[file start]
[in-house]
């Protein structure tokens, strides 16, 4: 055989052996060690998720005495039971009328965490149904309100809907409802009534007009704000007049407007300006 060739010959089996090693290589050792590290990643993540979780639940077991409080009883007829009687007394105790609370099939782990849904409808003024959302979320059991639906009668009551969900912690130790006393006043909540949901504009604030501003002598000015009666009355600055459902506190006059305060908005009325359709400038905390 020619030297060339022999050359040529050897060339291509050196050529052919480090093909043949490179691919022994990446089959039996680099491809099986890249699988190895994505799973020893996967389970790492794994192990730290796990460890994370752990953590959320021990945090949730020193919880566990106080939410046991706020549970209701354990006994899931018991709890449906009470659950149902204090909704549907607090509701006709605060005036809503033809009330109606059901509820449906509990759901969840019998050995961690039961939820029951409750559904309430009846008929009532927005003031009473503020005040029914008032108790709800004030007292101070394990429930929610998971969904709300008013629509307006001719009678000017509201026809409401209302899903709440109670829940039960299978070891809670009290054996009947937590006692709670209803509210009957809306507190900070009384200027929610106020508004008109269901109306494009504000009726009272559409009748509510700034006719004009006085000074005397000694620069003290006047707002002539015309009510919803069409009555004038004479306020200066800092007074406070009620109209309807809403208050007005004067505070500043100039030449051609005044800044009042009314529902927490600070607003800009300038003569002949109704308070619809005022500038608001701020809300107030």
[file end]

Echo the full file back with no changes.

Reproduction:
[in-house]
């Protein structure tokens, strides 16, 4: 055989052996060690998720005495039971009328965490149904309100809907409802009534007009704000007049407007300006 060739010959089996090693290589050792590290990643993540979780639940077991409080009883007829009687007394105790609370099939782990849904409808003024959302979320059991639906009668009551969900912690130790006393006043909540949901504009604030501003002598000015009666009355600055459902506190006059305060908005009325359709400038905390 020619030297060339022999050359040529050897060339291509050196050529052919480090093909043949490179691919022994990446089959039996680099491809099986890249699988190895994505799973020893996967389970790492794994192990730290796990460890994370752990953590959320021990945090949730020193919880566990106080939410046991706020549970209701354990006994899931018991709890449906009470659950149902204090909704549907607090509701006709605060005036809503033809009330109606059901509820449906509990759901969840019998050995961690039961939820029951409750559904309430009846008929009532927005003031009473503020005040029914008032108790709800004030007292101070394990429930929610998971969904709300008013629509307006001719009678000017509201026809409401209302899903709440109670829940039960299978070891809670009290054996009947937590006692709670209803509210009957809306507190900070009384200027929610106020508004008109269901109306494009504000009726009272559409009748509510700034006719004009006085000074005397000694620069003290006047707002002539015309009510919803069409009555004038004479306020200066800092007074406070009620109209309807809403208050007005004067505070500043100039030449051609005044800044009042009314529902927490600070607003800009300038003569002949109704308070619809005022500038608001701020809300107030």